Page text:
Freaky Friday: Peace and love abound

Rather uplifting art news this morning. No masterpieces stolen or drawn on with crayon, no street artist getting arrested or–more likely–selling out, no grotesque fart of a piece going for millions at auction. Instead there was mature dialogue that fostered understanding. Hmmm….I’ll put it down to Freaky Friday.

 Read on:

Last week, I posted about a woman who walked into the Loveland Museum/Gallery and destroyed a piece of artwork by Enrique Chagoya. I questioned at the end of my article whether critiques with the weight and emotional volume of Chagoya’s print – which depicted Jesus in sexual acts (a Christian favourite) and an Islamic prophet kneeling before pigs, among other things.

Under normal circumstances, the immoral act of destroying ones art would likely make an artist completely irate. Chagoya, however, has agreed to work with the pastor of Loveland’s Resurrection Fellowship church to create a piece of artwork depicting Jesus in a positive light. Pastor Jonathan Wiggins wrote Chagoya after opposition to the artwork began asking if Chagoya would be able to “offer [his] artistic ability and compose an image of Christ representing love and understanding, something precious.”

Chagoya agreed, and the project has received overwhelming approval from the 1,400-member congregation, according to the Denver Post, who quoted pastor Wiggins as saying that “we had standing ovations at the end.” Six members of the congregation are said to have walked out in protest of the redemption efforts.

More here at Art Threat.


3 thoughts on “Freaky Friday: Peace and love abound

  1. Oh, boy. This seems to be my morning for taking issue on blogs.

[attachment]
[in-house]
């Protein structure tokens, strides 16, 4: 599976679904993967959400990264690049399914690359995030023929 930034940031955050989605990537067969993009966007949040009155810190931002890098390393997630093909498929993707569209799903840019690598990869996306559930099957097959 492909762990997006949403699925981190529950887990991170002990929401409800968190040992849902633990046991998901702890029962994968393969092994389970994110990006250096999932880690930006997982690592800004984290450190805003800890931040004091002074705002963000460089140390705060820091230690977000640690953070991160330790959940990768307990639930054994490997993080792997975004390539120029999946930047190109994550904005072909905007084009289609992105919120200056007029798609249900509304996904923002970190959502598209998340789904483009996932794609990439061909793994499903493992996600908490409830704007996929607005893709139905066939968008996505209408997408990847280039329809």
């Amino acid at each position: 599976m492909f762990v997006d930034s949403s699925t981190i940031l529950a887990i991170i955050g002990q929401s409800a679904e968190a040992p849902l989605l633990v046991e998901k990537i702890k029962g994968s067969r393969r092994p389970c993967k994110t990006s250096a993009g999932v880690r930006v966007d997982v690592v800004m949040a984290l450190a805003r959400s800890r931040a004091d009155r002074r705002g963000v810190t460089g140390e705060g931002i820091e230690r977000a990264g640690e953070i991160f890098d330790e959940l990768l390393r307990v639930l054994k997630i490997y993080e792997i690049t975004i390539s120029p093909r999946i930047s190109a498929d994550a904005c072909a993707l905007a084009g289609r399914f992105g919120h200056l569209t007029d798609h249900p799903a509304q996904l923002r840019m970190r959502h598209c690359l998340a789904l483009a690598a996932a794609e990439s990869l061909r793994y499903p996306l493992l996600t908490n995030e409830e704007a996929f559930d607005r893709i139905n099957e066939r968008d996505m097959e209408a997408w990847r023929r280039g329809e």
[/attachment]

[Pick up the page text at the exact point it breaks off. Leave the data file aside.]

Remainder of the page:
If art depicting Jesus doing naughty things is destroyed by a resentful Christian, then the person who destroyed the art has in fact paid the artist a sort of huge compliment – the art was meant to provoke, and it did. The observer did not smirk, turn away, or drone on about the fact that it was deep cultural commentary.

    It’s a variant of free speech, the fact that art can be deliberately shocking these days. The person who destroyed it may have taken it too literally, but certainly not too lightly. Presumably there will be legal and financial consequences for that person. Again, because of free speech, the artist can commit any crimes of the imagination he or she wishes without consequences.

    Do I think the destroyer was “right”? Not at all. It’s just…it’s not an equal playing field, these meetings of cultures.

  2. It doesn’t sound like the piece was done entirely to provoke people. The artist described it as a commentary on some of the practices of the Catholic church, not the loving nature of Christ, and then worked out an agreement to do a work of art depicting Christ for the local church.

    I think it goes too far to say he was out to provoke just the reaction he received and look how he profits by it while the resentful Christian suffers. It doesn’t seem as calculated as all that to me.

    Shocking art as a variant of free speech with all attending pluses and minuses?–oh yes, and it is quite an interesting beast.

  3. Well, I’m completely ignorant about the actual circumstances – and the art -, so the foregoing was a bit of a rant on my part. But thanks for being willing to discuss with me – I deeply appreciate being able to have this sort of interchange. And your points are well-taken.

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